Corrie Ten Boom

My meeting with Corrie ten Boom

During my first visit back in 1975 to the Netherlands 15 years after coming to Australia. I had the great joy of meeting "Tante" Corrie ten Boom, a lady who's books I read and who's testimony greatly touched me as a young Christian.
Corrie's testimony and the interview she gave me at that time I will long remember.
The ten Boom family and others were prepared to put their own lives on the line in order to rescue Jewish people during the dark days of the Nazi occupation of the Netherlands. While in Jerusalem Israel I took a picture of the Tree remembering Corrie as a righteous Gentile. I have included a picture of her, taken during my interview, and the tree planted in memory of her in Jerusalem.
These pictures have now been included in my Photo gallery please have a look.
Corrie's books are well known and the film the "Hiding Place" has been seen by people all over the world. I had the great privilege to visit the actual hiding place in Haarlem Holland.

Corrie and her family were dedicated to serving others. Their home was a haven for anyone with a need. The spread of World War II into Holland did not deter the ten Boom family. Their home became a sanctuary for those Jewish families and resistance workers sought by the Gestapo. The ten Boom family (Casper and his daughters Corrie and Betsie) risked their lives daily to hide their Jewish neighbors and others who refused to aid the Nazis.

Corrie in 1975
Corrie in 1975

Often there were a half-dozen or more men, women and/or children packed into "The Hiding Place," a small room tucked away behind a false wall in Corrie's bedroom. On February 28, 1944, someone betrayed this courageous family, and the Gestapo invaded their small home. Systematically, they searched the house, but God made seeing eyes blind, and they missed the secret place hidden away in Corrie's room, as well as the six individuals crouched there.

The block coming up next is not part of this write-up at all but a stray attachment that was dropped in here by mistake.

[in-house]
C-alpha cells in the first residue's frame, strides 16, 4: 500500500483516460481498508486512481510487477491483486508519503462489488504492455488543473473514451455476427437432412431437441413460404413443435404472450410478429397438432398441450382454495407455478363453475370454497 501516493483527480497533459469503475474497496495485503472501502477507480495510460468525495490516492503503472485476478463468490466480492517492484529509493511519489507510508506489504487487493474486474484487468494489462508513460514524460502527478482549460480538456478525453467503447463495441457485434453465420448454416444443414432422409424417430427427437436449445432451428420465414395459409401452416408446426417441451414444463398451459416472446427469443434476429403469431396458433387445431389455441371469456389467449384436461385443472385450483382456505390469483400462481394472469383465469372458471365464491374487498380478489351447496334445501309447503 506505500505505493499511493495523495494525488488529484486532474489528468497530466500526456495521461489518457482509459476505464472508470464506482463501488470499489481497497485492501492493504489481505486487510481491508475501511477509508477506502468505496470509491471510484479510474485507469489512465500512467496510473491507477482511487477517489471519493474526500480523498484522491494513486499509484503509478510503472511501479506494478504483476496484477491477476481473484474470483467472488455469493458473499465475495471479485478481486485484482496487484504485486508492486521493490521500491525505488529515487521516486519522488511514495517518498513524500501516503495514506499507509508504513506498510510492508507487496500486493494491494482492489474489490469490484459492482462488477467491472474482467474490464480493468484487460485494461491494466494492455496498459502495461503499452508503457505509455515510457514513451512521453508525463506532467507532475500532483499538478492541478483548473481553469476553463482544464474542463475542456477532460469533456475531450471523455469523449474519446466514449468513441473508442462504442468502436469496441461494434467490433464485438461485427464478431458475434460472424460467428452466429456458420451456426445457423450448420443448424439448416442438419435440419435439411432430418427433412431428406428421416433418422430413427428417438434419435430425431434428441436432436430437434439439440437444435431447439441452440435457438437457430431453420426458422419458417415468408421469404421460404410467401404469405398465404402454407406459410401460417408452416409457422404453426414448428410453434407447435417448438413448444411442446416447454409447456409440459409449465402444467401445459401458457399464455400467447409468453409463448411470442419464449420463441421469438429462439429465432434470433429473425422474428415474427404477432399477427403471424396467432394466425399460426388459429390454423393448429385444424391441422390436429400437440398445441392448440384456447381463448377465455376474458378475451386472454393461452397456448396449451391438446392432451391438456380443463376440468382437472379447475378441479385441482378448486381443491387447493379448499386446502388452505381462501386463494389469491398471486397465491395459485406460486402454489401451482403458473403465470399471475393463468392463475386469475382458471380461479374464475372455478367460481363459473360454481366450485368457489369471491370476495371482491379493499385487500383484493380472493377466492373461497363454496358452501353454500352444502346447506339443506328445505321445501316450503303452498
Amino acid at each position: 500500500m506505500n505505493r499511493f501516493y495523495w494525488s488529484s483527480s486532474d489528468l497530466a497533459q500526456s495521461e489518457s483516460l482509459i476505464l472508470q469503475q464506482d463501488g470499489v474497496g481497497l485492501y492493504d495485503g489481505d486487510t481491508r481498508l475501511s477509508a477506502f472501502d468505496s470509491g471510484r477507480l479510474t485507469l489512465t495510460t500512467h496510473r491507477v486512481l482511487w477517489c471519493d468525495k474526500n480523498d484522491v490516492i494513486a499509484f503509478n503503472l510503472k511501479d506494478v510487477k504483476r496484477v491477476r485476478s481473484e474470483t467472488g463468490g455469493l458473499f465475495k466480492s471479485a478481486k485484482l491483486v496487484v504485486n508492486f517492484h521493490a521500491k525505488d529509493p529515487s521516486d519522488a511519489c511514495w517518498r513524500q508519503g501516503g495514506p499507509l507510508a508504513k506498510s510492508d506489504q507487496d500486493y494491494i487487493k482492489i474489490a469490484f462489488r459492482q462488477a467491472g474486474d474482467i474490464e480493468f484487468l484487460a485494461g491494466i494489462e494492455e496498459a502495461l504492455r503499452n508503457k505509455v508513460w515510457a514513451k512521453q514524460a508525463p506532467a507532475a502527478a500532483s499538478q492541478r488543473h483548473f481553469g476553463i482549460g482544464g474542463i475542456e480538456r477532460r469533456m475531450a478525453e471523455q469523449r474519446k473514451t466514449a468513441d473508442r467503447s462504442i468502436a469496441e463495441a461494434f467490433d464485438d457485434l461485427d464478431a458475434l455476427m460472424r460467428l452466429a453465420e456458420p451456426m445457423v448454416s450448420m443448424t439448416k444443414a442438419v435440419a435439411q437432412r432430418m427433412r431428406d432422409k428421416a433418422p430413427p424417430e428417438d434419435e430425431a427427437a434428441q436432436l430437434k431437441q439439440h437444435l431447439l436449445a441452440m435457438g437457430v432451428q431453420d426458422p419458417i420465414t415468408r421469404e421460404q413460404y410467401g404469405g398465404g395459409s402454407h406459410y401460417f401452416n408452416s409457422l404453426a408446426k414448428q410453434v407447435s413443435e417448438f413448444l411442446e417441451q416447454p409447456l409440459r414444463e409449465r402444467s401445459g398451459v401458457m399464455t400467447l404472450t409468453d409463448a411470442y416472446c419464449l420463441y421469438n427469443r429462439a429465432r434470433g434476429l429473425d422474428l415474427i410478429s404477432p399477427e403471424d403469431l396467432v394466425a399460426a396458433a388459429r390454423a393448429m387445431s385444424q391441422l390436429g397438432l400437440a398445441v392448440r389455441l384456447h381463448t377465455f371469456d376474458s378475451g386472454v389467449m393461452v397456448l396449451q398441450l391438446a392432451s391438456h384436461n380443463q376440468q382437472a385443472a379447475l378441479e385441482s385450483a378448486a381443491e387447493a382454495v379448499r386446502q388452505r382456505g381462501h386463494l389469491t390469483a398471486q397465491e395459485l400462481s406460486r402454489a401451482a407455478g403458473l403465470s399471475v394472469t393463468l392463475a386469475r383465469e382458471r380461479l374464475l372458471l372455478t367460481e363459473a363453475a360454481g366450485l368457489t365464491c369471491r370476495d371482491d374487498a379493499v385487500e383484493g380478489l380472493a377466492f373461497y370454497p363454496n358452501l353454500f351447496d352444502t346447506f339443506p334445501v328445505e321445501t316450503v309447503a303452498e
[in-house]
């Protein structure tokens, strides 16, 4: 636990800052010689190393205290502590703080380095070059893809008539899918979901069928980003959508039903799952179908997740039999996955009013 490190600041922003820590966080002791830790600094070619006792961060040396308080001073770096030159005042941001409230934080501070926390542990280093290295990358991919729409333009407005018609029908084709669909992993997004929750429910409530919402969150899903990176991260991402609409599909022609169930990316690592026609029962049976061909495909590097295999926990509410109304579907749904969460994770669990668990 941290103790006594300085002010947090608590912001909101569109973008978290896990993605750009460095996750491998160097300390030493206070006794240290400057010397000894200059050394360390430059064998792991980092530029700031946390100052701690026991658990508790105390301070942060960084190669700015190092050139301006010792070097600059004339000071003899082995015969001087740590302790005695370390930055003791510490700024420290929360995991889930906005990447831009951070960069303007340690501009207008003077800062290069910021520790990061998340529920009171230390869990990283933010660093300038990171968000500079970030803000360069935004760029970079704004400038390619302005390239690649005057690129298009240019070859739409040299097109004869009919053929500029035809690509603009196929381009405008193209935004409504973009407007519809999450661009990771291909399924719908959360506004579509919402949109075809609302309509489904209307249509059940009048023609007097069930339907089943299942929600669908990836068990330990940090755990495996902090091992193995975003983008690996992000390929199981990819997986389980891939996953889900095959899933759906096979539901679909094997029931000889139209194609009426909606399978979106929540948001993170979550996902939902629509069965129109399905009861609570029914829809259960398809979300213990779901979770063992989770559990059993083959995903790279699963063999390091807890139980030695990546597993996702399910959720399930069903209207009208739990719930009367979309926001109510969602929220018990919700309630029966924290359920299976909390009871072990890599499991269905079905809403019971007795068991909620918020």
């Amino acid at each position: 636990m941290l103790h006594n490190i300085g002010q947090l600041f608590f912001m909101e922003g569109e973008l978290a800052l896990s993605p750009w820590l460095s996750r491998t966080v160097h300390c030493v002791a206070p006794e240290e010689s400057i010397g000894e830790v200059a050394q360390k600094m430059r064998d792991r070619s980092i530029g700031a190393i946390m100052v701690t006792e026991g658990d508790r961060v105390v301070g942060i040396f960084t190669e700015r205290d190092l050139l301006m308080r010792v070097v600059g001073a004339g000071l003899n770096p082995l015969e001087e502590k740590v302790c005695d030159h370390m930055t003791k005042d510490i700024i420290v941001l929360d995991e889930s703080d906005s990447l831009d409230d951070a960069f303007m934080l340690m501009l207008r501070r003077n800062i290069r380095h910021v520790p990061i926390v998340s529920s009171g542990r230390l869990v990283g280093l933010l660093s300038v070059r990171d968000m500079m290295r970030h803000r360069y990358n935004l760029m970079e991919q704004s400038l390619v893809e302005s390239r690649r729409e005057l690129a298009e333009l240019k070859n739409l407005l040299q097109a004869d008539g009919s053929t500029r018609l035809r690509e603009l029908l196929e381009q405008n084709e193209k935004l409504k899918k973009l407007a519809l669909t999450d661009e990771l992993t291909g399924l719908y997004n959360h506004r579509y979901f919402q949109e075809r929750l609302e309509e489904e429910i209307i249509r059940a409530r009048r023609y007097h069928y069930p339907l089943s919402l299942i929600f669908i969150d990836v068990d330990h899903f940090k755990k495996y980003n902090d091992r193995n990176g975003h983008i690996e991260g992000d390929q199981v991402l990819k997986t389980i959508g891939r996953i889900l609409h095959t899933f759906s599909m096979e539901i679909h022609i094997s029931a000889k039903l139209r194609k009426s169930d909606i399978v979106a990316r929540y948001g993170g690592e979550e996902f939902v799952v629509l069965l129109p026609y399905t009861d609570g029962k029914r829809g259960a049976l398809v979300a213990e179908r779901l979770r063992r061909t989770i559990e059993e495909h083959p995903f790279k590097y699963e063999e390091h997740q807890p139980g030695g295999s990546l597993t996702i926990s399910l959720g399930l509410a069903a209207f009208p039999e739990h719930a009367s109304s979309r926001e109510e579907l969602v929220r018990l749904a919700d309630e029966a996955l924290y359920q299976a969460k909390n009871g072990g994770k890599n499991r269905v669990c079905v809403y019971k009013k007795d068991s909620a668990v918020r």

Because underground materials were found in the home, the ten Boom family was arrested. Casper ten Boom, Corrie's 84-year-old father, died after ten days in captivity. Betsie died in Ravensbruck; nephew Christiaan perished at Bergen Belsen; brother Willem survived the concentration camps, but died shortly after his release.

Corrie spent a year in prison in ill-health and persecuted by her captors simply for loving the House of Israel. God blessed her for her faithfulness.

Corrie survived the death camp determined to share the reality of God's love. Armed with her realization that "There is no pit so deep that God's love is not deeper still" and "God will give us the love to forgive our enemies," Corrie began a ministry that would last 33 years and take her to sixty countries.

CorrieDr. Billy Graham made the American public aware of the story of Corrie ten Boom and the sacrifices of her family to aid the Jewish people during the Second World War through her book and the movie, "The Hiding Place." The dedicated prayer life of her family is less well-known. Corrie's grandfather founded a prayer fellowship in 1849. It was dedicated to praying for the "peace of Jerusalem and the rebirth of the nation of Israel." The 100-year long prayer meeting at the ten Boom home ended when the family was arrested and imprisoned.
The 91st Psalm was Corrie's favourite, and she lived to be 91 years old.